We’ve been grocery budgeting since 1998. We were newly arrived in Germany, all the bills had finally caught up with us, and the credit card game was over. When everything was tallied up, we owed in excess of $30,000. And we’d accumulated this whopping debt in only three years of marriage! Go us!
But we did pay it all off in the three years we lived overseas. Every last cent. $30,000 in debt paid off in only three years, while living in Europe with two, then three, small children on a military paycheck. Go us, for real!
One of the first major changes we made, besides not using the credit cards anymore, was cutting the grocery bill. It’s easy to think, “Well, it’s food, and we need food, so it doesn’t matter how much it costs!” But it does. I think, when we started, we were spending $700-$800 dollars a month on food for a family of four, one of whom was an infant and another a picky toddler. I bought one of those magazines at the checkout one day, the ones with headlines like, “Feed Your Family of Eight for $50 a Week!” After much discussion, we set our first grocery budget at $400 a month, or $100 a week, broken down to $75 a week for food and $25 for non-foods, which I purchased on a rotating schedule so my budget was never overwhelmed. (My categories were laundry, bathroom, cleaning, and household, which was things like aluminum foil, sandwich baggies, and batteries.)
This week, I’m reevaluating the grocery budget. I’m going to be reevaluating lots of things, but for now, let’s talk groceries.
Nowadays, my grocery budget is less straightforward than it used to be, since we raise quite a lot of our own food. We are lousy gardeners, but we’re very good with livestock, so we’re producing mostly meat and dairy products, which are the most expensive items at the grocery. I can keep ten of us in fresh fruits and vegetables for around $40 a week, but a $9 roasting chicken isn’t going to get us through even one Sunday dinner, so our high-value produce is really helping a lot.
But the first thing to do is to figure out what is actually a reasonable amount to be spending on food. To this end, I like to check out the USDA’s food budget plans. I find it amusing, at least, and it gives me an outside figure. Here’s a copy of their most recent cost plan. Just add up the dollar amounts for each person in your family, and voila! Instant grocery budget. Maybe.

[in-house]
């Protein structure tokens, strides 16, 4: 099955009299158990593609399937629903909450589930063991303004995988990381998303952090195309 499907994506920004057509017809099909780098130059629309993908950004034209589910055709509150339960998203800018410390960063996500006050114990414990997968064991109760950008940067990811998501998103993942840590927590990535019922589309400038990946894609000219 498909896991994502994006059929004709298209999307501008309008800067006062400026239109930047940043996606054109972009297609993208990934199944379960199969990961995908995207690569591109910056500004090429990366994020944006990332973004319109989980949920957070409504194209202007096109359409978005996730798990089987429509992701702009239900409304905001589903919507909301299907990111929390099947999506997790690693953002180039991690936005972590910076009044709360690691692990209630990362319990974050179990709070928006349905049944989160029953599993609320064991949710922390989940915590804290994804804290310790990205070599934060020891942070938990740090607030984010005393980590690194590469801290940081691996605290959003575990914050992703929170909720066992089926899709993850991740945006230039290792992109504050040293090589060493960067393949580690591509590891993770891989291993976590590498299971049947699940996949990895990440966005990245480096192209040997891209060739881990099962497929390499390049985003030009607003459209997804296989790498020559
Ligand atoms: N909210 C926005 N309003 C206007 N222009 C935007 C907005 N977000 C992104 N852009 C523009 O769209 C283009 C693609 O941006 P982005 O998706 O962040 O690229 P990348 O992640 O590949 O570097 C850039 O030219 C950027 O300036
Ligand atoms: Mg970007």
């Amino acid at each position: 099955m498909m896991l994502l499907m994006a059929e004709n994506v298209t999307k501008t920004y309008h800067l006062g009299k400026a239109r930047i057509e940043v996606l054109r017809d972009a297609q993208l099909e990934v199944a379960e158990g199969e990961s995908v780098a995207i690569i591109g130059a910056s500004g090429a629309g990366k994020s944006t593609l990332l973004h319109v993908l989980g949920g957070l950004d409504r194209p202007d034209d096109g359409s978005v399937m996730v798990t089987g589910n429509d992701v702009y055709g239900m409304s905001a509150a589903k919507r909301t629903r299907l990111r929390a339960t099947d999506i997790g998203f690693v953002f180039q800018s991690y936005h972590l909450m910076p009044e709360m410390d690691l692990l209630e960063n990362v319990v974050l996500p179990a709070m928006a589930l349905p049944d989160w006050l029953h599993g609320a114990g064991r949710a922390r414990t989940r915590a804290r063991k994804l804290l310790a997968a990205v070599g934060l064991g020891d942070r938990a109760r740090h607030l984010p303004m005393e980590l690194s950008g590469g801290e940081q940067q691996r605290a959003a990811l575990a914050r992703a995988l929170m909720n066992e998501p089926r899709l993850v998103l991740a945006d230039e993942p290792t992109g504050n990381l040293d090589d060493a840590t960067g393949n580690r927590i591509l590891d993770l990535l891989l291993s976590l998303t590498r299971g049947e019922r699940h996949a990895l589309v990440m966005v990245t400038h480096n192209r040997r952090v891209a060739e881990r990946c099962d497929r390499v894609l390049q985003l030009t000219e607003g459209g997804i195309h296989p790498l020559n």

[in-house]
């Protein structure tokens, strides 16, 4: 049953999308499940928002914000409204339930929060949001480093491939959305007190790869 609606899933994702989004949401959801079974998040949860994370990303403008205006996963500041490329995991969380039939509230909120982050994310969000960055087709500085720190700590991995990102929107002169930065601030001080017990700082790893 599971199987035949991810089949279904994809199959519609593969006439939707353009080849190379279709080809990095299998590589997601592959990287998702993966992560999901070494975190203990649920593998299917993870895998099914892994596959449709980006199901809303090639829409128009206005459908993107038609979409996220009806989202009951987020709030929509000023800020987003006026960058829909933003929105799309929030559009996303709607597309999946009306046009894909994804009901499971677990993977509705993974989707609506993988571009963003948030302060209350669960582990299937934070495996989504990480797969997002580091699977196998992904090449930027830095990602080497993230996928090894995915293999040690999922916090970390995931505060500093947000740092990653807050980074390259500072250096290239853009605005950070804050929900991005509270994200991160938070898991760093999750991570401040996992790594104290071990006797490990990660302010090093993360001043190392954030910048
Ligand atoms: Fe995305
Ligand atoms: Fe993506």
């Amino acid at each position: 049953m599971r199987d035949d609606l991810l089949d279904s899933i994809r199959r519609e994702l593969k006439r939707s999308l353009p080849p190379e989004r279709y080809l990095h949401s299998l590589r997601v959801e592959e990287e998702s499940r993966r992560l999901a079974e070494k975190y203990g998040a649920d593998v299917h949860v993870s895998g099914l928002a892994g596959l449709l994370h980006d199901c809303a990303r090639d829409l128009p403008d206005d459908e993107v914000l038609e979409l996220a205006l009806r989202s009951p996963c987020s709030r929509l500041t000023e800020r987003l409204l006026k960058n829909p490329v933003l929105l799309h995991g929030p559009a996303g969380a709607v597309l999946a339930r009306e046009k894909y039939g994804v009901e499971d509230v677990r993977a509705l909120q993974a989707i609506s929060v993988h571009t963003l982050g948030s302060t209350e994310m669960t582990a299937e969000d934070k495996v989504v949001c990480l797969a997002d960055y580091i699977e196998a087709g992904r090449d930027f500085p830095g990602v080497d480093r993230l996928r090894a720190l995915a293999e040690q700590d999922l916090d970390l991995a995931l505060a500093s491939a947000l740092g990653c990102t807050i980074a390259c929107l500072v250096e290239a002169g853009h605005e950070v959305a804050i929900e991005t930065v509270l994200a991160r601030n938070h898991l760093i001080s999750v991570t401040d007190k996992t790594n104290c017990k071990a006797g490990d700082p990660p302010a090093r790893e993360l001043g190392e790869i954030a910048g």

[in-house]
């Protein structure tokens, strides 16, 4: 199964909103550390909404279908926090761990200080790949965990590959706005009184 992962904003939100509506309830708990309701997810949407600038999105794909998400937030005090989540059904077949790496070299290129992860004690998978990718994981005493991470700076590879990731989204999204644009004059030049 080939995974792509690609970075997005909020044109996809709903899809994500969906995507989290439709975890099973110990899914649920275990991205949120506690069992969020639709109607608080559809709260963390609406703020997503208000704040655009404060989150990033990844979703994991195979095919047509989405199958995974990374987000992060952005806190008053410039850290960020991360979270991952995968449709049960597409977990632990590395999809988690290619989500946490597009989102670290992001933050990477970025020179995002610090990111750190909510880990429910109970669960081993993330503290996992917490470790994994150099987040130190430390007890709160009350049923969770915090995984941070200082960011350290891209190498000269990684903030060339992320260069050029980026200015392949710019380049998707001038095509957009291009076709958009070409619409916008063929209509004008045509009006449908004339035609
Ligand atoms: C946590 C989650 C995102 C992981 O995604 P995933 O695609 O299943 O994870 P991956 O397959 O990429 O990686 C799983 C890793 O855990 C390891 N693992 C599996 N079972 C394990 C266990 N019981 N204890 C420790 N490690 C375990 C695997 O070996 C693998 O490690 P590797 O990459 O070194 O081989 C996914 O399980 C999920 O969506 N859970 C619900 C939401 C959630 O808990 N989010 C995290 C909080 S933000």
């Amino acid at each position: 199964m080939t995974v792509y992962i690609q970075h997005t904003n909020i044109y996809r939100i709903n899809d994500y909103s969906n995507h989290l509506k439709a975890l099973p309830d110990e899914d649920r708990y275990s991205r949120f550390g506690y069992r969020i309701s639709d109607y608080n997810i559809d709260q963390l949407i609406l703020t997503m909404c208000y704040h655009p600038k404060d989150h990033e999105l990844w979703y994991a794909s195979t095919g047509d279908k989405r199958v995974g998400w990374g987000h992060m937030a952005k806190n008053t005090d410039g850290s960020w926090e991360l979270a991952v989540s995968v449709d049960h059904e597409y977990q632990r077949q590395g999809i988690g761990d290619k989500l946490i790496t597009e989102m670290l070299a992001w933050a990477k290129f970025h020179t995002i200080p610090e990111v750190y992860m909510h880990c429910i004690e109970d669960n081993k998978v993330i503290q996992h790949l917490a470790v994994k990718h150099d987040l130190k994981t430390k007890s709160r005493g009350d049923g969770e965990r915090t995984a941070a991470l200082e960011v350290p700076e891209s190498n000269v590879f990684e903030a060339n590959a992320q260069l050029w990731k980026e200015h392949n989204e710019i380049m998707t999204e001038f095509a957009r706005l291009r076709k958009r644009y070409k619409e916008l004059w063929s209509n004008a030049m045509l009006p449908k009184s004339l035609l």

For my family of ten, the USDA allows us $1436 for four weeks on the thrifty plan. (I always had a four week budget and just floated along for the last 2-3 days of the month.) But that doesn’t even include non-food items!
I’d like to propose a different method. I used to figure our grocery budget based on $2 per person for dinner and $1 per person each for breakfast and lunch. That’s $4 per day per person, but it won’t all be spent on food. We’ll still have to buy toilet paper and laundry detergent and whatnot! Over the same four weeks, that drops my proposed grocery budget to $1120 per month for a family of ten hungry people. (Hard work = big appetites!)
Is that too high? It seems high. Let me figure out how much we spend now.
My costs are a little tricky, but I’ve figured out that we spend approximately $700 dollars a month feeding livestock, paying the butcher to kill the livestock, and occasional vet bills. I didn’t charge for my labor. I take in about $350 a month providing foodstuffs to other people, so that knocks my out-of-pocket costs down to $350. I start the month with $800 cash, so my actual grocery budget is around $1150 for the month. Much lower than the thrifty plan, but slightly over my $4 per person per day budget plan.
To recap: The USDA thinks I can keep it below $1400 a month, but my personal cap is $1100. In reality, though, I’d like to get under $900 in May, with an actual goal of staying within an $800 budget. Subtracting the $350 which is feeding the livestock that are feeding us, I’m hoping to spend just $550 in May, or $137 a week. For ten people!
Next time: Three things we need to do to stay in our budget, and one more thing that helps a lot!
For the record: We are not actually eating on the thrifty plan. Our diet is heavy on meat and dairy products, because we have them. Lots of cream and butter. And it’s all free-range and organic, too. We also buy organic grains and sugars in bulk. We eat a lot of fresh fruits and veggies, too, some of which are organic, but not a lot. We are able to purchase local honey and real maple syrup. Basically, every grocery dollar I’ve been able to free up has been reinvested in better quality foods. Here’s another link to how the plans were developed and what they entail, if you are as nerdy as I about the numbers! Based on our actual diet, we’d probably fall somewhere between the USDA’s moderate and liberal range ($2306-$2808 per month!) but who can afford that? The trick is to eat like kings on a pauper’s budget.